I was going through some old bookmarks I didn’t have the time to read properly and found another of those things that a couple of hours later leave me with too many browser tabs open as I follow the various branches. Here’s the two links:


I actually still have to read the first, as it lead directly to the second. So another Classic Epic, to put next to the other Chinese Epics. A few corrections, though. The article says:

we’re only talking about a single book a little less than half the length of the entire Wheel of Time series.

Well, not quite. The Jordan’s WoT is “merely” 3M 300k words. If you add up Sanderson you get 4M 279k, for an average of 10.700 pages. The Mahabharata is also quite huge: 2M 539k, for an average of 6.347 pages. So it’s a bit MORE than half of WoT, and only if you add up the million words that Sanderson added to it.

But that’s why I tried to look up on the wiki how “The Mahabharata” is connected to the rest. Because the whole Hindu mythology is huge. I got lost in the wikipedia within minutes. And I guess it can also count as one story, as the many “characters” cross over between these different “series”.

At some point I was really wondering “what’s the point”. Here’s just something at random:

To continue with the process of creation, Brahma gave birth to a man and a woman from his own body. The man was named Svayambhuva Manu and the woman was named Shatarupa. Humans are descended from Manu. That is the reason they are known as manava. Manu and Shatarupa had three sons named Vira, Priyavarata and Uttanapada.

Uttanapada’s son was the great Dhruva, Dhruva performed very difficult meditation (tapasya) for three thousand divine years.

So, let’s look up how long is a divine year?

In the explanations of the measurements of time, one cycle of the four yugas together is 12.000 years of the demigods, called divine years. Each of these years is composed of 365 days, and each of their days is equal to one human year.

So a divine year is the sum of 365 human years. And so the guy in the story above meditated for 3.000 * 365 = 1.068.000 human years!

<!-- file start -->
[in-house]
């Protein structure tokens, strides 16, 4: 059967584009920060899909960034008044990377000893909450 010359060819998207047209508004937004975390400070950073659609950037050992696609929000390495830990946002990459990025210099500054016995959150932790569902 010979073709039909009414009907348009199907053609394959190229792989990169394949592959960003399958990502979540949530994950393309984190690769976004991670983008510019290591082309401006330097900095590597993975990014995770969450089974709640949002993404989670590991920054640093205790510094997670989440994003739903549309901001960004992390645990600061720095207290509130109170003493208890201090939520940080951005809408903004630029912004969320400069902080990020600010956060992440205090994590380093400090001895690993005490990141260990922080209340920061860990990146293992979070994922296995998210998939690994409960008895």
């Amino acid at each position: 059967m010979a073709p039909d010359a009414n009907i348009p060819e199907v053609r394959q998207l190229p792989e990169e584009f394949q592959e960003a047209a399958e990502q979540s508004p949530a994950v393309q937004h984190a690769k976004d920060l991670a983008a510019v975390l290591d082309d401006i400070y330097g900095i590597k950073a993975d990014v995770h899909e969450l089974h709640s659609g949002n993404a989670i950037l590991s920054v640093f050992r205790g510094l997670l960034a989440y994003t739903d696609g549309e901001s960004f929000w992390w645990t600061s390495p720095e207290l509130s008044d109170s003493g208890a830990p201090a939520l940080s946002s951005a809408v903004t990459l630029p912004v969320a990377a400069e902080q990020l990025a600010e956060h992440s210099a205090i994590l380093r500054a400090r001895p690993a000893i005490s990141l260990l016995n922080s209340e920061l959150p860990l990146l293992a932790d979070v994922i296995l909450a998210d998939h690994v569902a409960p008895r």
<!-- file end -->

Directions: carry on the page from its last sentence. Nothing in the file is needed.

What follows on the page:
Stuff that boggles the mind.

The Hindu cosmology and timeline is the closest to modern scientific timelines and even more which might indicate that the Big Bang is not the beginning of everything, but just the start of the present cycle preceded by an infinite number of universes and to be followed by another infinite number of universes.

And I thought religion was a way to translate things into relatable terms.

Beside the boggling nature of this mythology, the English translation of The Mahabharata is here (in 12 nice .pdf):


Since this is an ancient version, I’ve looked around for newer/better translations (non-abridged, of course). It seems there are only two that are now complete. One done by Chicago University, the other by Bibek Debroy, but both are rater hugely expensive for the casual reader. In particular there are a few samples of the Chicago University version, so I could compare it to the one available for free.

And I’m pleased. In the sense that the Chicago University version is full with notes and commentary, but the actual text is very, very close to the free version. It flows better overall, but the older flavor of the ancient translation is actually fancier and more pleasant. So even the free version seems rather good.

Fun fact: notice how the end of the first paragraph on this page points to “a” Wheel of Time.

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